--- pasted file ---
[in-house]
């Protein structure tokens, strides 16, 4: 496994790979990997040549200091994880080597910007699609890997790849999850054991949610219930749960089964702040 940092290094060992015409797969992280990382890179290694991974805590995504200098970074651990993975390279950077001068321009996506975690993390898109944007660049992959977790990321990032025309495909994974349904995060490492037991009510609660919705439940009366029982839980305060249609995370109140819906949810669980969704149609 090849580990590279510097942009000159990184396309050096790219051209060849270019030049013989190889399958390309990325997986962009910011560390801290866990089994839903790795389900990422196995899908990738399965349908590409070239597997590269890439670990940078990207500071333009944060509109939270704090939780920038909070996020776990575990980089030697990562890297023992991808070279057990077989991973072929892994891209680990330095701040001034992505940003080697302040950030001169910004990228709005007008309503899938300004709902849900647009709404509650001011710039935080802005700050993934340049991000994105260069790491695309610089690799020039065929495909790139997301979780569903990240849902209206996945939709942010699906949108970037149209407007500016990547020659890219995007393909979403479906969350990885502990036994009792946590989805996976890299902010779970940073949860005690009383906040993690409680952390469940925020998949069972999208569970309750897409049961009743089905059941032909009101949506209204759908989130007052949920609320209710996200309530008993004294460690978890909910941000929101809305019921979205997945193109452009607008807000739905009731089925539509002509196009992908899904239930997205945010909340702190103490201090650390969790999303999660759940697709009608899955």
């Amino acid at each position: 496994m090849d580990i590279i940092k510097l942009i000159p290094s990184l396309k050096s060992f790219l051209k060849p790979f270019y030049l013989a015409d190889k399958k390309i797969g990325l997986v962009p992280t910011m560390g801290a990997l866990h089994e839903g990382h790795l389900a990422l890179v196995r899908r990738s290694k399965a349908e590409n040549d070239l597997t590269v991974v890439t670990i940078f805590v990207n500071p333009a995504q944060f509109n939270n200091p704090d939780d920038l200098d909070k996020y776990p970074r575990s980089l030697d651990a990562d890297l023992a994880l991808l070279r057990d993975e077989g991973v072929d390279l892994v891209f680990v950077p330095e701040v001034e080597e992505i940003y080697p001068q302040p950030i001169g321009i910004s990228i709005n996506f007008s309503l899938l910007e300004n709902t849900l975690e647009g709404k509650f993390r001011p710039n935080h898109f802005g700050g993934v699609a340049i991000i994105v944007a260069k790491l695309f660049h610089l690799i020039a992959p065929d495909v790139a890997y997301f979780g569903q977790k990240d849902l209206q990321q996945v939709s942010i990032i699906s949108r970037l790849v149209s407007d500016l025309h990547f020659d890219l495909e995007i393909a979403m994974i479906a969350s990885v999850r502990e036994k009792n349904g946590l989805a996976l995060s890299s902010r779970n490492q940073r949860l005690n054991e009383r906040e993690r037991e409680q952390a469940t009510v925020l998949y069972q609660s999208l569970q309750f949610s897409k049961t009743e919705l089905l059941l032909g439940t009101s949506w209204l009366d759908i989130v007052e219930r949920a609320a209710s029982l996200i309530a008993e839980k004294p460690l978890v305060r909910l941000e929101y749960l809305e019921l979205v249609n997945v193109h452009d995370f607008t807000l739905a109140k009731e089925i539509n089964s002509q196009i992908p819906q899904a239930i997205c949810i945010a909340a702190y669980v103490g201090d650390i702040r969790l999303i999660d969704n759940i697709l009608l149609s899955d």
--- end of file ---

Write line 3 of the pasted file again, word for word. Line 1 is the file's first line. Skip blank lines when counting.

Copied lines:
């Amino acid at each position: 496994m090849d580990i590279i940092k510097l942009i000159p290094s990184l396309k050096s060992f790219l051209k060849p790979f270019y030049l013989a015409d190889k399958k390309i797969g990325l997986v962009p992280t910011m560390g801290a990997l866990h089994e839903g990382h790795l389900a990422l890179v196995r899908r990738s290694k399965a349908e590409n040549d070239l597997t590269v991974v890439t670990i940078f805590v990207n500071p333009a995504q944060f509109n939270n200091p704090d939780d920038l200098d909070k996020y776990p970074r575990s980089l030697d651990a990562d890297l023992a994880l991808l070279r057990d993975e077989g991973v072929d390279l892994v891209f680990v950077p330095e701040v001034e080597e992505i940003y080697p001068q302040p950030i001169g321009i910004s990228i709005n996506f007008s309503l899938l910007e300004n709902t849900l975690e647009g709404k509650f993390r001011p710039n935080h898109f802005g700050g993934v699609a340049i991000i994105v944007a260069k790491l695309f660049h610089l690799i020039a992959p065929d495909v790139a890997y997301f979780g569903q977790k990240d849902l209206q990321q996945v939709s942010i990032i699906s949108r970037l790849v149209s407007d500016l025309h990547f020659d890219l495909e995007i393909a979403m994974i479906a969350s990885v999850r502990e036994k009792n349904g946590l989805a996976l995060s890299s902010r779970n490492q940073r949860l005690n054991e009383r906040e993690r037991e409680q952390a469940t009510v925020l998949y069972q609660s999208l569970q309750f949610s897409k049961t009743e919705l089905l059941l032909g439940t009101s949506w209204l009366d759908i989130v007052e219930r949920a609320a209710s029982l996200i309530a008993e839980k004294p460690l978890v305060r909910l941000e929101y749960l809305e019921l979205v249609n997945v193109h452009d995370f607008t807000l739905a109140k009731e089925i539509n089964s002509q196009i992908p819906q899904a239930i997205c949810i945010a909340a702190y669980v103490g201090d650390i702040r969790l999303i999660d969704n759940i697709l009608l149609s899955d």